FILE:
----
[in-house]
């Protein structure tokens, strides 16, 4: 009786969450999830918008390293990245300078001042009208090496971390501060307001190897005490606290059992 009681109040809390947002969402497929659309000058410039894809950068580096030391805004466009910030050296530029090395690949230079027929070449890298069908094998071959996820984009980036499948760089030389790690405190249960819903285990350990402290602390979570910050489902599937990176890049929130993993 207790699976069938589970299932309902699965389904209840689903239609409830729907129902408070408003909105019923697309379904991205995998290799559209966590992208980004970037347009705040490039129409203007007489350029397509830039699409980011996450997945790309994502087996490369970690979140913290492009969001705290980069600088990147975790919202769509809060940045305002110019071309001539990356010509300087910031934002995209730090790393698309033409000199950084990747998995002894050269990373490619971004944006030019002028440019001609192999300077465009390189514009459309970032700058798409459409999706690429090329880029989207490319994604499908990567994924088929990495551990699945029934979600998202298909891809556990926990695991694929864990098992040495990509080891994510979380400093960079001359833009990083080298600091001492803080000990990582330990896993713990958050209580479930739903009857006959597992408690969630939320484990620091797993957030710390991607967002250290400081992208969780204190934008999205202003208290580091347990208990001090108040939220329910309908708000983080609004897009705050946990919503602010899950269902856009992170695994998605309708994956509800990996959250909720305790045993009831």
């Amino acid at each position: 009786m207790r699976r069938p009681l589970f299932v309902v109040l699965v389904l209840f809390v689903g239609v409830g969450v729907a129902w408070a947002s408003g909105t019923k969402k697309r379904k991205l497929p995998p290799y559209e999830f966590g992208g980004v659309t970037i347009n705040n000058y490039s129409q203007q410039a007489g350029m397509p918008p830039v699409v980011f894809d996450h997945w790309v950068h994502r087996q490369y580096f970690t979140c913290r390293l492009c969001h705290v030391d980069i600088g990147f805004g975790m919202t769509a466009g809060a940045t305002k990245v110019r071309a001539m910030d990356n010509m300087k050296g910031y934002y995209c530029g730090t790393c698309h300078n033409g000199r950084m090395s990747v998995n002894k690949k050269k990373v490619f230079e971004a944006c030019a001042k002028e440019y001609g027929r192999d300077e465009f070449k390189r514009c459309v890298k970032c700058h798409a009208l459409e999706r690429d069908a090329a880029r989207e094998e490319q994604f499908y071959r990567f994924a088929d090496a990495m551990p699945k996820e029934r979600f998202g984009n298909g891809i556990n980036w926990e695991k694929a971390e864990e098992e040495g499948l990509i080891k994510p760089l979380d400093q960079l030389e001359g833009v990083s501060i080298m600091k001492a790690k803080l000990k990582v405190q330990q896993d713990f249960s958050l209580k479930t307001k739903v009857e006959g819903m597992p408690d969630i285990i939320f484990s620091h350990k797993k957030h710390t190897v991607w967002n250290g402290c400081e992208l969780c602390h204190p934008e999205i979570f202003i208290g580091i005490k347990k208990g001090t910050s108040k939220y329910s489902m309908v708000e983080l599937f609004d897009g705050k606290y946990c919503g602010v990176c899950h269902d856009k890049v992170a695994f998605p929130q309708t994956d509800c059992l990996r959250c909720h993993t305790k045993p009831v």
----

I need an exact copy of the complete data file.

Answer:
[in-house]
């Protein structure tokens, strides 16, 4: 009786969450999830918008390293990245300078001042009208090496971390501060307001190897005490606290059992 009681109040809390947002969402497929659309000058410039894809950068580096030391805004466009910030050296530029090395690949230079027929070449890298069908094998071959996820984009980036499948760089030389790690405190249960819903285990350990402290602390979570910050489902599937990176890049929130993993 207790699976069938589970299932309902699965389904209840689903239609409830729907129902408070408003909105019923697309379904991205995998290799559209966590992208980004970037347009705040490039129409203007007489350029397509830039699409980011996450997945790309994502087996490369970690979140913290492009969001705290980069600088990147975790919202769509809060940045305002110019071309001539990356010509300087910031934002995209730090790393698309033409000199950084990747998995002894050269990373490619971004944006030019002028440019001609192999300077465009390189514009459309970032700058798409459409999706690429090329880029989207490319994604499908990567994924088929990495551990699945029934979600998202298909891809556990926990695991694929864990098992040495990509080891994510979380400093960079001359833009990083080298600091001492803080000990990582330990896993713990958050209580479930739903009857006959597992408690969630939320484990620091797993957030710390991607967002250290400081992208969780204190934008999205202003208290580091347990208990001090108040939220329910309908708000983080609004897009705050946990919503602010899950269902856009992170695994998605309708994956509800990996959250909720305790045993009831």
């Amino acid at each position: 009786m207790r699976r069938p009681l589970f299932v309902v109040l699965v389904l209840f809390v689903g239609v409830g969450v729907a129902w408070a947002s408003g909105t019923k969402k697309r379904k991205l497929p995998p290799y559209e999830f966590g992208g980004v659309t970037i347009n705040n000058y490039s129409q203007q410039a007489g350029m397509p918008p830039v699409v980011f894809d996450h997945w790309v950068h994502r087996q490369y580096f970690t979140c913290r390293l492009c969001h705290v030391d980069i600088g990147f805004g975790m919202t769509a466009g809060a940045t305002k990245v110019r071309a001539m910030d990356n010509m300087k050296g910031y934002y995209c530029g730090t790393c698309h300078n033409g000199r950084m090395s990747v998995n002894k690949k050269k990373v490619f230079e971004a944006c030019a001042k002028e440019y001609g027929r192999d300077e465009f070449k390189r514009c459309v890298k970032c700058h798409a009208l459409e999706r690429d069908a090329a880029r989207e094998e490319q994604f499908y071959r990567f994924a088929d090496a990495m551990p699945k996820e029934r979600f998202g984009n298909g891809i556990n980036w926990e695991k694929a971390e864990e098992e040495g499948l990509i080891k994510p760089l979380d400093q960079l030389e001359g833009v990083s501060i080298m600091k001492a790690k803080l000990k990582v405190q330990q896993d713990f249960s958050l209580k479930t307001k739903v009857e006959g819903m597992p408690d969630i285990i939320f484990s620091h350990k797993k957030h710390t190897v991607w967002n250290g402290c400081e992208l969780c602390h204190p934008e999205i979570f202003i208290g580091i005490k347990k208990g001090t910050s108040k939220y329910s489902m309908v708000e983080l599937f609004d897009g705050k606290y946990c919503g602010v990176c899950h269902d856009k890049v992170a695994f998605p929130q309708t994956d509800c059992l990996r959250c909720h993993t305790k045993p009831v």